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S v Matshona (509/2007) [2008] ZASCA 58; [2008] 4 All SA 68 (SCA); 2013 (2) SACR 126 (SCA) (28 May 2008)

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CASE NO 509/2007

In the matter between



THE STATE ... Respondent

Coram: Navsa, Ponnan JJA and Leach AJA

Heard: 07 MAY 2008

Delivered: 28 MAY 2008

Summary: Appeal to Supreme Court of Appeal against the refusal in a high court of a petition seeking leave to appeal against a sentence imposed in a regional court – leave to appeal to the high court should have been granted – merits of the appeal against sentence to be determined by the high court.

Neutral citation: Matshona v The State (509/2007) [2008] ZASCA 58 (28 May 2008)





[1] The appellant was arraigned in the regional court in Pretoria on 45 charges of fraud. Following a plea of guilty to 37 of these charges which was accepted by the State, the appellant was duly convicted on those counts. They were taken together for the purposes of sentence and the appellant was sentenced to seven years imprisonment. His application for leave to appeal to the high court against the sentence brought under s 309B of the Criminal Procedure Act 51 of 1977 was dismissed. A subsequent petition to the high court under s 309C was similarly unsuccessful, as was a further application for leave to appeal against the refusal of the petition. With the necessary leave of this court, the appellant now appeals against the refusal of his petition in the high court.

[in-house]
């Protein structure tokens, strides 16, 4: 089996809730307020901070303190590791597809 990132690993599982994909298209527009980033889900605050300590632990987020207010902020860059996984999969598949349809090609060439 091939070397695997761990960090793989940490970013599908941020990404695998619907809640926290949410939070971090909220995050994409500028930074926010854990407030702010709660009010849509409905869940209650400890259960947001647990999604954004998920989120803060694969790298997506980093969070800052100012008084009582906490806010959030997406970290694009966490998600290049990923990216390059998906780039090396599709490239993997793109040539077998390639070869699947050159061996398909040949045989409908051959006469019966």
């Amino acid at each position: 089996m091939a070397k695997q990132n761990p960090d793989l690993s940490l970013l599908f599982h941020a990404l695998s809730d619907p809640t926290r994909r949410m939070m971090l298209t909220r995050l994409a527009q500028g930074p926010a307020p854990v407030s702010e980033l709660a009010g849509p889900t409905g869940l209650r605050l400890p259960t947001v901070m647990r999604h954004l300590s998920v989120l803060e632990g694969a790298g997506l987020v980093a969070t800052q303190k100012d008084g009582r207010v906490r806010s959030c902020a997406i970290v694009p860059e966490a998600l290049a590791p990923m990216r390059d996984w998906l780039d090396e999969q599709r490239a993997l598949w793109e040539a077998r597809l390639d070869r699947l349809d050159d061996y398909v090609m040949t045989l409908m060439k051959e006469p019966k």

[2] It is necessary at the outset to consider the ambit of this appeal, particularly as counsel on both sides urged us to deal with the merits of the appeal against the appellant’s sentence. Tempting though it might be to do so as the full record is available, for the reasons set out below the invitation must be declined.

[3] In S v Khoasasa 2003 (1) SACR 123 (SCA) ([2002] 4 All SA 635), after a detailed analysis of the relevant provisions relating to appeals, this court concluded that an order of the high court refusing leave to appeal was an order of a provincial division against which an appellant, either with leave of the high court or with leave of this court, could appeal. It also held1 that a sentence imposed in the regional court can only be appealed against in this court when an appeal against such sentence has failed in the high court.